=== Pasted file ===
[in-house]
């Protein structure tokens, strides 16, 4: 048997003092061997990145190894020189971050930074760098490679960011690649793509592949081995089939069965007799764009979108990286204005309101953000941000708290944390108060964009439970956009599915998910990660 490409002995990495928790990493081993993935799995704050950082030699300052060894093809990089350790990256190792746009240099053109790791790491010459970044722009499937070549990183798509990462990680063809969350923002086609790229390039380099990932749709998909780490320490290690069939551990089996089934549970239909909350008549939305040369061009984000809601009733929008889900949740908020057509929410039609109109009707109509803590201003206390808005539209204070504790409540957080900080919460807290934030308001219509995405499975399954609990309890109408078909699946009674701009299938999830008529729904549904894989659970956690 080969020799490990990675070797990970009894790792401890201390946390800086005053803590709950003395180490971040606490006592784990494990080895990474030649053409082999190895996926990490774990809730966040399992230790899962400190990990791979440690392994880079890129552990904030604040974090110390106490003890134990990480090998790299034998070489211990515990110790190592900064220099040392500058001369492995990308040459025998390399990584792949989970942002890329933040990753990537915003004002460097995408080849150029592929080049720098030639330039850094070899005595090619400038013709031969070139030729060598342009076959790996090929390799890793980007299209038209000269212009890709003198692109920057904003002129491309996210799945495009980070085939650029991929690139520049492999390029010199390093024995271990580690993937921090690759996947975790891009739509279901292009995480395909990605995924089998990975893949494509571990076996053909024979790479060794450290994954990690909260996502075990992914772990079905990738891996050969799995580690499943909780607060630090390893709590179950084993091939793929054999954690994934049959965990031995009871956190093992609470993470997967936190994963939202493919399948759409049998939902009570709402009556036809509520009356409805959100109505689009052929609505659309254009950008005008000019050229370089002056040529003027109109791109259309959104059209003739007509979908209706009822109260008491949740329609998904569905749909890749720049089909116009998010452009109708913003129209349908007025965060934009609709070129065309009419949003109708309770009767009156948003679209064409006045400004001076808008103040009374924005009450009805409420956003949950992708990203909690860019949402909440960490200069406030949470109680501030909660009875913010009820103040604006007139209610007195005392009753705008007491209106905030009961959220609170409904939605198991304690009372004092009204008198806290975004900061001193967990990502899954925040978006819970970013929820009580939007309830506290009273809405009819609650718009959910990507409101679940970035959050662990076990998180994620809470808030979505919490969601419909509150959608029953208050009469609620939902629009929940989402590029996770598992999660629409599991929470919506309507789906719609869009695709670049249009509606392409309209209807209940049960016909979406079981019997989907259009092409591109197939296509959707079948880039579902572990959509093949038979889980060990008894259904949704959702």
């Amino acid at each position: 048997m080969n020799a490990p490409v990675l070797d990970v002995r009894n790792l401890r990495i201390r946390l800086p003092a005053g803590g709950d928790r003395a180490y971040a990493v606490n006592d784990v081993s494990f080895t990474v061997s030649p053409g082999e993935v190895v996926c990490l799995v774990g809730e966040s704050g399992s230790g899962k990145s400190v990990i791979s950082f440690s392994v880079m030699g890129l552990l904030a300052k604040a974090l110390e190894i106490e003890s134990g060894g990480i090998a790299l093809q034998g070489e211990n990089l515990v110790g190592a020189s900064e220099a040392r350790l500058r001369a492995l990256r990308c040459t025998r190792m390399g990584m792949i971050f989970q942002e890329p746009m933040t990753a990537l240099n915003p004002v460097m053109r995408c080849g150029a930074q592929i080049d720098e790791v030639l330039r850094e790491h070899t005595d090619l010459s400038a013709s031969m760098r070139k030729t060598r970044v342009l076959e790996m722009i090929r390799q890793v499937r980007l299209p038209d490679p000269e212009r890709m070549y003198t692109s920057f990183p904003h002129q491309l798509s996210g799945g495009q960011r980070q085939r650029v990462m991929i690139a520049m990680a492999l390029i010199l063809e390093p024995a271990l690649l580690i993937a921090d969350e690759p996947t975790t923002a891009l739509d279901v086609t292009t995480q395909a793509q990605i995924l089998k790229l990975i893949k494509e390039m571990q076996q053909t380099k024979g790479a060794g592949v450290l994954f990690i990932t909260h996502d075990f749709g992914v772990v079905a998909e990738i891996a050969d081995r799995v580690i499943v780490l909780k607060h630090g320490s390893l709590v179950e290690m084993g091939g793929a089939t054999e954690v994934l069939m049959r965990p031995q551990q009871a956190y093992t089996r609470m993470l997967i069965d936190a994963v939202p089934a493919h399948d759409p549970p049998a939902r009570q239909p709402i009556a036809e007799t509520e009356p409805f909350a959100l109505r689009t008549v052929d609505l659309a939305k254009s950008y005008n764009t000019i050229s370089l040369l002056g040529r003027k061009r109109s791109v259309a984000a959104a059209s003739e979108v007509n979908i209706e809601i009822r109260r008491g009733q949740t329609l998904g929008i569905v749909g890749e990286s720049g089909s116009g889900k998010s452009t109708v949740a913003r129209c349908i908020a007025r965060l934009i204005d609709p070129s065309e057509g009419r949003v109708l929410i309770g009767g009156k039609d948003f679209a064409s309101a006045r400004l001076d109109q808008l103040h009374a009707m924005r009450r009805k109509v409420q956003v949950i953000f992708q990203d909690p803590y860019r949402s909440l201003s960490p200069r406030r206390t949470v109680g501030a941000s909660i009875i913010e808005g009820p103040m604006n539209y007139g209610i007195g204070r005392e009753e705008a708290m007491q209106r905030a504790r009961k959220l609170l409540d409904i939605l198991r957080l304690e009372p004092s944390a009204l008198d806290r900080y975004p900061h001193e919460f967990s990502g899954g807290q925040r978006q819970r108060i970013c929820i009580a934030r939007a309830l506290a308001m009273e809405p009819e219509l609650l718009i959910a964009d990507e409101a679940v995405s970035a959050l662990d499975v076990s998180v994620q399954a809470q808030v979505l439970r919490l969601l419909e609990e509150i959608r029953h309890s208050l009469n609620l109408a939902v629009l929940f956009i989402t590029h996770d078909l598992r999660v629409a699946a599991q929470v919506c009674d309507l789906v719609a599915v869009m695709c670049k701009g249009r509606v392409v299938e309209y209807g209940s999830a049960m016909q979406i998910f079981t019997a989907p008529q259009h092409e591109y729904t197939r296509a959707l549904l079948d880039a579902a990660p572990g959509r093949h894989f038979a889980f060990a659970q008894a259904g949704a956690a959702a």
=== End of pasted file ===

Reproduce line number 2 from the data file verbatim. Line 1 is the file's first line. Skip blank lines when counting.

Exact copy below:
């Protein structure tokens, strides 16, 4: 048997003092061997990145190894020189971050930074760098490679960011690649793509592949081995089939069965007799764009979108990286204005309101953000941000708290944390108060964009439970956009599915998910990660 490409002995990495928790990493081993993935799995704050950082030699300052060894093809990089350790990256190792746009240099053109790791790491010459970044722009499937070549990183798509990462990680063809969350923002086609790229390039380099990932749709998909780490320490290690069939551990089996089934549970239909909350008549939305040369061009984000809601009733929008889900949740908020057509929410039609109109009707109509803590201003206390808005539209204070504790409540957080900080919460807290934030308001219509995405499975399954609990309890109408078909699946009674701009299938999830008529729904549904894989659970956690 080969020799490990990675070797990970009894790792401890201390946390800086005053803590709950003395180490971040606490006592784990494990080895990474030649053409082999190895996926990490774990809730966040399992230790899962400190990990791979440690392994880079890129552990904030604040974090110390106490003890134990990480090998790299034998070489211990515990110790190592900064220099040392500058001369492995990308040459025998390399990584792949989970942002890329933040990753990537915003004002460097995408080849150029592929080049720098030639330039850094070899005595090619400038013709031969070139030729060598342009076959790996090929390799890793980007299209038209000269212009890709003198692109920057904003002129491309996210799945495009980070085939650029991929690139520049492999390029010199390093024995271990580690993937921090690759996947975790891009739509279901292009995480395909990605995924089998990975893949494509571990076996053909024979790479060794450290994954990690909260996502075990992914772990079905990738891996050969799995580690499943909780607060630090390893709590179950084993091939793929054999954690994934049959965990031995009871956190093992609470993470997967936190994963939202493919399948759409049998939902009570709402009556036809509520009356409805959100109505689009052929609505659309254009950008005008000019050229370089002056040529003027109109791109259309959104059209003739007509979908209706009822109260008491949740329609998904569905749909890749720049089909116009998010452009109708913003129209349908007025965060934009609709070129065309009419949003109708309770009767009156948003679209064409006045400004001076808008103040009374924005009450009805409420956003949950992708990203909690860019949402909440960490200069406030949470109680501030909660009875913010009820103040604006007139209610007195005392009753705008007491209106905030009961959220609170409904939605198991304690009372004092009204008198806290975004900061001193967990990502899954925040978006819970970013929820009580939007309830506290009273809405009819609650718009959910990507409101679940970035959050662990076990998180994620809470808030979505919490969601419909509150959608029953208050009469609620939902629009929940989402590029996770598992999660629409599991929470919506309507789906719609869009695709670049249009509606392409309209209807209940049960016909979406079981019997989907259009092409591109197939296509959707079948880039579902572990959509093949038979889980060990008894259904949704959702």